Four vehicle accidents between February and May of 2014 took 12 lives and injured 42 more. While the specifics of the accidents varied, all four were due to tread separations on tires. Later that year the National Transportation Safety Board (NTSB) hosted a Passenger Vehicle Tire Safety Symposium to address areas of concern regarding passenger vehicle safety due to tire issues. A special investigation report, which was adopted October 27, 2015, provides a summary of the issues and industry-wide recommendations to improve passenger vehicle safety.
There are multiple issues causing safety concerns with tires, and multiple recommendations to mitigate these safety risks. When dealing with a complex issue such as this, it can help to visually diagram the cause-and-effect relationships. We can do this in a Cause Map, or visual root cause analysis. This analysis begins with an impact to the organization’s goals. According to the NTSB report, tire-related accidents cause more than 500 deaths and 19,000 injuries every year in the US. Customer service (customers being members of the public who purchase and/or use tires) is impacted due to a lack of understanding of tire safety. The regulatory goal is impacted due to a lack of tire registration, and the production goal is impacted due to a low recall completion rate. Lastly, the property goal is impacted due to tires that are improperly maintained.
Cause-and-effect relationships are developed by beginning with an impacted goal (in this case, the deaths and injuries) and asking “why” questions. In this case, the deaths and injuries are due to tire-related accidents, of which there are about 33,000 every year in the US. Tire-related accidents includes accidents that are due to tire issues (such as tread separation) caused by improper maintenance or an unrepaired manufacturing issue with a tire (specifically those resulting in a tire recall). While the NTSB is recommending the promotion of technology that may reduce the risk of tire-related accidents, they also made recommendations that can reduce the risk of these accidents in the near term.
From 2009-2013, there were 3.2 million tires recalled in 55 safety campaigns. However, 56% of recalled tires remain in use, because of very low recall work completion rates. In a typical tire recall, only about 20% of recalled tires are returned to the manufacturer. (In comparison, about 78% of recalled cars are repaired.) Many tires aren’t registered, and if they aren’t, it’s difficult to reach owners when there are recalls. Independent dealers and distributors, which sell 92% of tires in the US, aren’t required to register tires. While it is possible for consumers to look up their own tires to determine if they’ve been recalled, it’s difficult. The full tire identification number may not be printed in an accessible location, and the National Highway Traffic Safety Administration (NHTSA) website for tire recalls was found to be confusing.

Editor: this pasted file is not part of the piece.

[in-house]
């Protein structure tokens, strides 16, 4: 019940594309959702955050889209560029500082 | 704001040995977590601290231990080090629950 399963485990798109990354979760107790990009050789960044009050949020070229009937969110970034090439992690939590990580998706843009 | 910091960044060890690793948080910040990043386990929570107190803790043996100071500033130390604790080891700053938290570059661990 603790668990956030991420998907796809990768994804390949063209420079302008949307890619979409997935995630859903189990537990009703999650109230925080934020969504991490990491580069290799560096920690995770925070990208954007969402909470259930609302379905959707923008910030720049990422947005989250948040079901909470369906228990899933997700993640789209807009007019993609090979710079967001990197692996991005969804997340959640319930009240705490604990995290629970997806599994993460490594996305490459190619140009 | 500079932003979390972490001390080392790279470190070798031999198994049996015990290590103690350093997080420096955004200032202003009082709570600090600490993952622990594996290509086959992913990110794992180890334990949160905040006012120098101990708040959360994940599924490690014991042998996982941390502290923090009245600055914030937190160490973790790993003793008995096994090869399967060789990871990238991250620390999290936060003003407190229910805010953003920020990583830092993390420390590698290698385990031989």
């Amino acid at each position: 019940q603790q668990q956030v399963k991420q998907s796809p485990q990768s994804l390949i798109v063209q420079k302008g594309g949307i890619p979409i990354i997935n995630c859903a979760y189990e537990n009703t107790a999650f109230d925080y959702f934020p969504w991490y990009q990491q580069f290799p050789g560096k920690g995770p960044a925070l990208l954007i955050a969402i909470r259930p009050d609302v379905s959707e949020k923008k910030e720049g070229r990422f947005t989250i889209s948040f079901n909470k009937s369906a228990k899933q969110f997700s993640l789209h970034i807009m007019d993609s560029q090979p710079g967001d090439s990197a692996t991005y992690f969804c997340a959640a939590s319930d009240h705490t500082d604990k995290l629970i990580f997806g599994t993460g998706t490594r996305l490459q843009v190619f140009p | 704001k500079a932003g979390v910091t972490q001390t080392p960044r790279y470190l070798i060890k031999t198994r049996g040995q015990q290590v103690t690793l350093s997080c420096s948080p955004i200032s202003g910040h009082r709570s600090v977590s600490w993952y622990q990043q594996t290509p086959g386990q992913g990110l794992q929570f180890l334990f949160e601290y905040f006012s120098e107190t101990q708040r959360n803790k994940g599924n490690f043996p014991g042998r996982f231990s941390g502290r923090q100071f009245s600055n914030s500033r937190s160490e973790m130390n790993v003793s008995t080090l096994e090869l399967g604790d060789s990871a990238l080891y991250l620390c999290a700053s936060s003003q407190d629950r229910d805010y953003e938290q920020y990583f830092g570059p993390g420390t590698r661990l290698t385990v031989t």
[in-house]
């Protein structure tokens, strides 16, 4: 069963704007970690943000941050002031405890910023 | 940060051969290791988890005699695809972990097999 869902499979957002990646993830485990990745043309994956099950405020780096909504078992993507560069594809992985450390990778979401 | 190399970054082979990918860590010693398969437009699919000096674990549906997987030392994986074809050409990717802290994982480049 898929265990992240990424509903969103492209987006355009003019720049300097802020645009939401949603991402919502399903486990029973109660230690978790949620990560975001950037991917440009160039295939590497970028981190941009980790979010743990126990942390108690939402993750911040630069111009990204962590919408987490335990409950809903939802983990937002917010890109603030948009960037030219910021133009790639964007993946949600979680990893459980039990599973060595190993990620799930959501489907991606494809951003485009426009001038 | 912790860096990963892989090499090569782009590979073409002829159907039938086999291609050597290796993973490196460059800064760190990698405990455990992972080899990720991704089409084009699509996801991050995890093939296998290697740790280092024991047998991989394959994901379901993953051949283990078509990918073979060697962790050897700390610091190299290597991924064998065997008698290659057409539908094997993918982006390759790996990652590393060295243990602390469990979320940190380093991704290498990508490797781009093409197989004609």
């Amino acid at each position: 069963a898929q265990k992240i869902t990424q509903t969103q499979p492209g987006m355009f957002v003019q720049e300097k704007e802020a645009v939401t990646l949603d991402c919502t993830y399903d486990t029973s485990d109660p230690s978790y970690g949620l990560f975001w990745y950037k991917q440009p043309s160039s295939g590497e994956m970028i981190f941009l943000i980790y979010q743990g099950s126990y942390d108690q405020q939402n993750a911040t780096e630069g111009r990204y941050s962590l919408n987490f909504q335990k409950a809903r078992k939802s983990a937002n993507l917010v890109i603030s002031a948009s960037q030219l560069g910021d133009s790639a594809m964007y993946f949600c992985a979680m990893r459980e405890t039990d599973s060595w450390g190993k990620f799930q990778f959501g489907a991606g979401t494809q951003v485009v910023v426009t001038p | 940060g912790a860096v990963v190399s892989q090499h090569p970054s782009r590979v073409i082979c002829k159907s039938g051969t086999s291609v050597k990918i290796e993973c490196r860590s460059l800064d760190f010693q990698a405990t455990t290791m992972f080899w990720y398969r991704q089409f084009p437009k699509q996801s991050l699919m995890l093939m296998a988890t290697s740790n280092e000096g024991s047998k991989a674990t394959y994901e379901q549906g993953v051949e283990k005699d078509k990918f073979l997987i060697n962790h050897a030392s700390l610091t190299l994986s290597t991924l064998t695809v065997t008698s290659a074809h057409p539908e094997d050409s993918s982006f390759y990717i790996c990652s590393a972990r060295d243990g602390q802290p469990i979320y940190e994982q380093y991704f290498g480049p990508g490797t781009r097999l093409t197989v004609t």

The NTSB has recommended that tire manufacturers include the full tire identification number on both the inboard and outboard side walls of each tire so it can be more easily found by consumers. The NTSB has also recommended that the NHTSA, with the cooperation of the tire industry and Congress, if necessary, improve its recall site to allow search by identification number or brand and model, and improve registration requirements and the recall process.
Regarding improper maintenance, the report found that 23% of tire-related crashes involved tire aging and that 50% of drivers use the wrong tire inflation pressure, 69% have an underinflated tire, 63% don’t rotate their tires, and 12% have at least one bald tire. The report found that consumers have an Inadequate understanding of tire aging and service life and recommends developing test and best practices related to tire aging, and developing better guidance for consumers related to tire aging, maintenance and service life.
The NTSB has issued its own Safety Alert for Drivers, which includes the following guidance:
– Register new tires with the manufacturer
– Check your tire pressure at least once a month
– Inflate your tires to the pressures indicated in your vehicle owner’s manual (not on the tire sidewall)
– When checking tire pressure, look for signs of damage
– Keep your spare tire properly inflated and check it monthly for problems
– Rotate, balance and align your tires in accordance with your vehicle owner’s manual
– If you hear an unusual sound coming from a tire, slow down and have your tires checked immediately
To view the Cause Map, including impacted goals and recommendations, click on “Download PDF” above. Or, click here to read the NTSB’s executive summary.